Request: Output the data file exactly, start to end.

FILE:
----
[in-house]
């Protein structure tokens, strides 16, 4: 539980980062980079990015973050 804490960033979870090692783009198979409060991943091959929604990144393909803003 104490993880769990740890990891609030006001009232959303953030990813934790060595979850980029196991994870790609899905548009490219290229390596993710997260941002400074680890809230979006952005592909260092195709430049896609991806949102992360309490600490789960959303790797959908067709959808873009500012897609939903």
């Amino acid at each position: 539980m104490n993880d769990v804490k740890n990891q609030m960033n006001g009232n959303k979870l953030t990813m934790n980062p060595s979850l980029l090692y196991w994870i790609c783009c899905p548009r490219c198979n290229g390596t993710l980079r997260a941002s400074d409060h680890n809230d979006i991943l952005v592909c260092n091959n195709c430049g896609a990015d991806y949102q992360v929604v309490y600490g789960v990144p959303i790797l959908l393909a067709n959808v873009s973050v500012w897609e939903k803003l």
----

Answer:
[in-house]
């Protein structure tokens, strides 16, 4: 539980980062980079990015973050 804490960033979870090692783009198979409060991943091959929604990144393909803003 104490993880769990740890990891609030006001009232959303953030990813934790060595979850980029196991994870790609899905548009490219290229390596993710997260941002400074680890809230979006952005592909260092195709430049896609991806949102992360309490600490789960959303790797959908067709959808873009500012897609939903």
């Amino acid at each position: 539980m104490n993880d769990v804490k740890n990891q609030m960033n006001g009232n959303k979870l953030t990813m934790n980062p060595s979850l980029l090692y196991w994870i790609c783009c899905p548009r490219c198979n290229g390596t993710l980079r997260a941002s400074d409060h680890n809230d979006i991943l952005v592909c260092n091959n195709c430049g896609a990015d991806y949102q992360v929604v309490y600490g789960v990144p959303i790797l959908l393909a067709n959808v873009s973050v500012w897609e939903k803003l």